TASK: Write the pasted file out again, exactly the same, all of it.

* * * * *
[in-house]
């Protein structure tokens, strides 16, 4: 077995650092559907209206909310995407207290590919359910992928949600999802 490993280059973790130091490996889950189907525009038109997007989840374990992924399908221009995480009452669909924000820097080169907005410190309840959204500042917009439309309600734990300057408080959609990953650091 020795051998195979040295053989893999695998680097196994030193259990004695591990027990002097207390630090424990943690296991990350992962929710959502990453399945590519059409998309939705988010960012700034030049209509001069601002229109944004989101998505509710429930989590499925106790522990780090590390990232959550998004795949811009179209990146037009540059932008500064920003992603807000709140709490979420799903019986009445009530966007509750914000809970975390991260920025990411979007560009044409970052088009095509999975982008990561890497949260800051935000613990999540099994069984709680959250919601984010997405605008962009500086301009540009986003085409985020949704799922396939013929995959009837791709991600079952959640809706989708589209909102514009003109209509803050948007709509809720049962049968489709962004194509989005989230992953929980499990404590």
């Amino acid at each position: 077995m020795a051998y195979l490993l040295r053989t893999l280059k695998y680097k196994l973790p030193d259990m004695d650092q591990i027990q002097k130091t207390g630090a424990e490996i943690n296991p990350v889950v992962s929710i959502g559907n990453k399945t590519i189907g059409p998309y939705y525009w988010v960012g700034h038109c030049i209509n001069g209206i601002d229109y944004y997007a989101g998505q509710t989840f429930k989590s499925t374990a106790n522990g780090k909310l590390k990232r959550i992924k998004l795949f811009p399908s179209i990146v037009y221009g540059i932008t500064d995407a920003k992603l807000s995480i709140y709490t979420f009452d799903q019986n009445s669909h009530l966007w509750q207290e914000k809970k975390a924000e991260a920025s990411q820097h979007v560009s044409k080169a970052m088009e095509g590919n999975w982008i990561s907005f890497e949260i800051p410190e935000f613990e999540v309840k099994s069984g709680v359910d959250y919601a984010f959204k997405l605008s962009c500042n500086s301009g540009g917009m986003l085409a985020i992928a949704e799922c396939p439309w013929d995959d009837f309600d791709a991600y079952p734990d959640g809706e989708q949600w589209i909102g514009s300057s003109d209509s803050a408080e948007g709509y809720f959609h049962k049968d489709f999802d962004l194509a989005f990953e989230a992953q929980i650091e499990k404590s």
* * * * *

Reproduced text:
[in-house]
């Protein structure tokens, strides 16, 4: 077995650092559907209206909310995407207290590919359910992928949600999802 490993280059973790130091490996889950189907525009038109997007989840374990992924399908221009995480009452669909924000820097080169907005410190309840959204500042917009439309309600734990300057408080959609990953650091 020795051998195979040295053989893999695998680097196994030193259990004695591990027990002097207390630090424990943690296991990350992962929710959502990453399945590519059409998309939705988010960012700034030049209509001069601002229109944004989101998505509710429930989590499925106790522990780090590390990232959550998004795949811009179209990146037009540059932008500064920003992603807000709140709490979420799903019986009445009530966007509750914000809970975390991260920025990411979007560009044409970052088009095509999975982008990561890497949260800051935000613990999540099994069984709680959250919601984010997405605008962009500086301009540009986003085409985020949704799922396939013929995959009837791709991600079952959640809706989708589209909102514009003109209509803050948007709509809720049962049968489709962004194509989005989230992953929980499990404590």
């Amino acid at each position: 077995m020795a051998y195979l490993l040295r053989t893999l280059k695998y680097k196994l973790p030193d259990m004695d650092q591990i027990q002097k130091t207390g630090a424990e490996i943690n296991p990350v889950v992962s929710i959502g559907n990453k399945t590519i189907g059409p998309y939705y525009w988010v960012g700034h038109c030049i209509n001069g209206i601002d229109y944004y997007a989101g998505q509710t989840f429930k989590s499925t374990a106790n522990g780090k909310l590390k990232r959550i992924k998004l795949f811009p399908s179209i990146v037009y221009g540059i932008t500064d995407a920003k992603l807000s995480i709140y709490t979420f009452d799903q019986n009445s669909h009530l966007w509750q207290e914000k809970k975390a924000e991260a920025s990411q820097h979007v560009s044409k080169a970052m088009e095509g590919n999975w982008i990561s907005f890497e949260i800051p410190e935000f613990e999540v309840k099994s069984g709680v359910d959250y919601a984010f959204k997405l605008s962009c500042n500086s301009g540009g917009m986003l085409a985020i992928a949704e799922c396939p439309w013929d995959d009837f309600d791709a991600y079952p734990d959640g809706e989708q949600w589209i909102g514009s300057s003109d209509s803050a408080e948007g709509y809720f959609h049962k049968d489709f999802d962004l194509a989005f990953e989230a992953q929980i650091e499990k404590s």